The introduction of a new tax code in 2011 also transformed the country’s revenue collection. As well as simplifying the existing range of disparate taxes into just six, the government oversaw a series of major procedural reforms including the digitisation of the system and the strengthening of the dispute resolution process. The reforms have reduced the onus upon individuals and businesses and consequently increased rates of compliance, with some ninety-nine per cent of returns now filed electronically.

Simultaneously, Georgia has made impressive progress in transforming itself into an attractive commercial partner. In addition to abolishing import tariffs on almost ninety per cent of products, remaining tariffs have been streamlined from sixteen rates to just three. Furthermore, a string of recent reforms have served to strengthen investor protections, notably increasing shareholder rights and their role in major corporate decisions, by clarifying ownership and control structures, and by overhauling insolvency resolution.

Georgia’s progress is more than just encouraging. It should be viewed as something of a lodestar for addressing many of the challenges associated with creating open, resilient, and competitive economies. Only thirty years ago, Georgia was one of several Eastern European economies emerging from the remnants of the Soviet Union. Today, Georgia ranks sixth in the world in the World Bank’s latest Doing Business report, above both the United Kingdom and the United States. Such success highlights how nations can successfully create the pathways from poverty to prosperity, by creating an economy that is well-managed and resilient to shocks, in which people feel they have a stake, and which is internationally competitive.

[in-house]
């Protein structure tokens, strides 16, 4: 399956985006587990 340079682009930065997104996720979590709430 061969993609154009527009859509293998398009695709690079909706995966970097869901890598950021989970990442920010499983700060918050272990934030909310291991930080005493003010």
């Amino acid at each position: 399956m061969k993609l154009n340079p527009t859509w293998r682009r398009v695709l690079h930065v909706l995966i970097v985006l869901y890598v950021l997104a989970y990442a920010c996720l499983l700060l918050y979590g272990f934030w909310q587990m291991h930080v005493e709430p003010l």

Develop Macroeconomic Resilience

  • Raise sufficient revenues by reducing reliance upon tariffs, by creating a simple and equitable system of taxation, and by broadening the tax base.
  • Prioritise fiscal sustainability by limiting budget deficits to prevent the accrual of debts, by avoiding reliance upon costly commercial debt, and by maximising capital investments while minimising recurrent expenditures and overheads.
  • Deliver monetary stability by establishing an effective and autonomous central bank, by keeping inflation low and stable, and by maintain a singular, stable exchange rate.
Build A Domestic Asset Base
  • Protect property rights by dealing effectively with tribal and customary rights, avoiding the expropriation of land, and by addressing the grievances caused by the expropriation of land.
  • Cultivate a domestic finance sector by adopting a posture of non-interference, and by avoiding using commercial banks as an additional source of government lending.
  • Encourage foreign investment, capabilities, and technologies by moving from positive to negative investment lists and by maintaining a posture of openness to external actors.
Promote Trade and Commerce
  • Enable competition by minimising the detrimental impact of monopolies and SOEs, by limiting the use of price controls, and by maintaining a flexible labour market through minimising the formal and informal costs of employment and by limiting public sector employment.
  • Make innovative use of export processing zones by using them to configure the economy towards exporting, and by experimenting with policy options designed to increase the international competitiveness of key exports.
  • Prioritise international trade by reducing barriers to trade and ending import-substitution industrialisation, and by bolstering regional trading ties.

These insights have been gleaned from our research into the foundational drivers of development, which we plan on publishing in early 2021.